A. Yeah, you’d think, right?
Q. You sound bitter.
A. No, not at all.
Q. And is your new novel being written on the Tube?
Q. Is that because they entirely failed to recognise your greatness?
A. No, it’s because I moved to Brighton. The new novel’s being written on First Capital Connect’s Thameslink service.
Q. I’ve heard you’re a bit into skulls.
A. No. Not at all.
Q. Really? I heard you collect them.
A. Well a bit.
Q. You don’t think that’s a bit dodgy?
Q. So do you still collect them?
A. Sort of. But I don’t display them.
Q. Why not?
A. My friends suggested that they might have contraceptive properties.
Q. Contraceptive properties?
A. They said that my chances of ever getting a girl back to my place and then accidentally impregnating her was zero, on account she’d run screaming out the door the instant she saw my altar of death.
Q. Altar… of death?
A. That’s what I called the display of my collection.
Q. You’re married now, right?
Q. What does your wife think about your collection?
A. We keep it in boxes in the attic and only get it out for Halloween parties.
Q. She’s got taste then?
Q. I also heard that you used to have a “Wall of Egotism?”
A. No, that’s not true.
Q. Not true?
A. Well, it’s wildly exaggerated.
Q. So it is true.
A. Yes. Look, it was supposed to be ironic.
Q. Was it?
A. Not really. I eventually gave up framing everything I’d had published when I’d got up to about thirty framed articles and had run out of wall space. Then I had that bit of the house re-plastered and redecorated and it didn’t seem worth putting them back up. Anyhow, have you got any questions that aren’t related to my tastes in interior decoration?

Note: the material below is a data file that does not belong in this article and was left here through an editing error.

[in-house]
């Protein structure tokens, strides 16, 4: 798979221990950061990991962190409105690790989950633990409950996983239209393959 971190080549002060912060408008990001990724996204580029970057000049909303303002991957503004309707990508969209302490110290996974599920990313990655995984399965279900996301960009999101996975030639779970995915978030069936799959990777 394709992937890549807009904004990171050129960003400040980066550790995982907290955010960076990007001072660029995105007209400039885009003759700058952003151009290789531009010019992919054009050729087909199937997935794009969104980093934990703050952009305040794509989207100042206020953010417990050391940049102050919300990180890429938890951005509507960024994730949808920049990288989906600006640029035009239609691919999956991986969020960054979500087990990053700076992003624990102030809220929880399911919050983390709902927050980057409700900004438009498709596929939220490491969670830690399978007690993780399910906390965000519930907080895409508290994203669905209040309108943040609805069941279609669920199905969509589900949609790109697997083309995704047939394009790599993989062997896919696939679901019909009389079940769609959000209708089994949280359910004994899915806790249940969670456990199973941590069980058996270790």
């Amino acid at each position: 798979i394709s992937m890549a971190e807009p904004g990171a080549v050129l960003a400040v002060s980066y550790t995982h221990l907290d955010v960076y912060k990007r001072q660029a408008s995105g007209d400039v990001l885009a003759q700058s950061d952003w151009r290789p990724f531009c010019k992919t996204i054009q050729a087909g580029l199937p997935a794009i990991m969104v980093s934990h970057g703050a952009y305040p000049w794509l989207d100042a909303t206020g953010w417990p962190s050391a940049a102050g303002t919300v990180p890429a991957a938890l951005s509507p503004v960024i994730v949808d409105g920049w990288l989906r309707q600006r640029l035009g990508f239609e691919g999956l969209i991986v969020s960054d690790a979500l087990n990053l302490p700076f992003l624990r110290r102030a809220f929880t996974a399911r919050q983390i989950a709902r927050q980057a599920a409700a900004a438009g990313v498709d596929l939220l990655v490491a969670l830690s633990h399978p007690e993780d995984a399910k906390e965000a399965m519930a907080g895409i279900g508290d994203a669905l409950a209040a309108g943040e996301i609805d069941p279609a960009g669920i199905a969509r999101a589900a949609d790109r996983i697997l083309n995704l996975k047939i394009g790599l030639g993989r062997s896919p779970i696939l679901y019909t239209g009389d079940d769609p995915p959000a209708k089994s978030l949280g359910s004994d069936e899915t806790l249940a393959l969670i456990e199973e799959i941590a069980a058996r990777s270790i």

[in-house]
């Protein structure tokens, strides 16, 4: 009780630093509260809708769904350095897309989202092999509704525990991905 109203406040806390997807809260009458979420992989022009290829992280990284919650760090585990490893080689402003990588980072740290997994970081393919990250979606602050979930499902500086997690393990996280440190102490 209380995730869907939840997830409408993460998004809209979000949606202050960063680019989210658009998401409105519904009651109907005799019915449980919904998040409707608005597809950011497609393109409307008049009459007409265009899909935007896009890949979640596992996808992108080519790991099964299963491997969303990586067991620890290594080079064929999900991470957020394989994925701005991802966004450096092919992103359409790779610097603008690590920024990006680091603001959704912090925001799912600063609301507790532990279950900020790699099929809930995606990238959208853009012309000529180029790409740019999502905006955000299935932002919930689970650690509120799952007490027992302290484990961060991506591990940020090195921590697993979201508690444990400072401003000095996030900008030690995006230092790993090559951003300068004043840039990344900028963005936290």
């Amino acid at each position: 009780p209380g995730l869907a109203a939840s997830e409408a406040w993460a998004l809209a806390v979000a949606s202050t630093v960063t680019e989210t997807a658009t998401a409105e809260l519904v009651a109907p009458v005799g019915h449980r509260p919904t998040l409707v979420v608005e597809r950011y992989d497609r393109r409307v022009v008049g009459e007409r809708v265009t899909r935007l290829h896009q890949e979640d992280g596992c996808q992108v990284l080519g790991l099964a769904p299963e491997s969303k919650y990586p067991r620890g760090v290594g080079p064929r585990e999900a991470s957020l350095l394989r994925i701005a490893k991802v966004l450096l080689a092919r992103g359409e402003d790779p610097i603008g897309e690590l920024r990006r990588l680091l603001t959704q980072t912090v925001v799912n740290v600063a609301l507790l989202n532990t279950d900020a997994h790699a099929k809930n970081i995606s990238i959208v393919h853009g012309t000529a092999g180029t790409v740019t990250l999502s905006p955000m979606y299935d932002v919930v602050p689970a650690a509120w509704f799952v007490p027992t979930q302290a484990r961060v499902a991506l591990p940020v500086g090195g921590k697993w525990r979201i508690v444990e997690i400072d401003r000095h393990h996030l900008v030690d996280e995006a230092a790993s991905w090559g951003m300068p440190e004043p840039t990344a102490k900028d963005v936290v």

Q. You’ve got lots of quotes about your novel Game Night up on the Game Night website. Were there any interesting quotes from reviews of your earlier work?
A. Well one review on EnWorld.org of the black humour parody Slayers Guide I wrote for Mongoose Publishing said: “I guess if you like your humour coarse and black this will have you rolling on the floor laughing.”
Q. So he liked it then?
A. No. He then proceeded to have a total moral meltdown, declared it to be, “immature, nasty, cliquish and insulting to the disabled”, said that as far as he could see its only possible purpose was to act as a terrible warning, and then proceeded to give it a rating of one out of five (appalling). It was the lowest score in Mongoose Publishing history.
Q. Didn’t Mongoose once publish four books that were so bad they withdrew them from sale, took them out of the warehouses, and pulped them?
Q. What did they get?
A. Two out of five (poor).
Q. You didn’t send that reviewer a complementary copy of Game Night then?
A. Now you come to mention it, no.
Q. Have you ever taken drugs?
A. No, but I once had a bloody strong cup of coffee in Milan. For ten minutes I could have ruled the world, but then I came down and I was just a programmer again.
Q. So that’s one classic writer’s experience you’ve missed out on. Have you ever hunted wild boar in the forest or paddled down the Amazon is search of killer fish?
A. Do I look like Ernest Hemingway?
Q. No. You don’t write like him, either.
A. Look, I’m not taking this from a narrative device.
Q. I think you’ll find you are.
A. Are you just going to sit there and insult me, or do you have a final question?
Q. What would you like written on your gravestone?
A. “Died 2147”?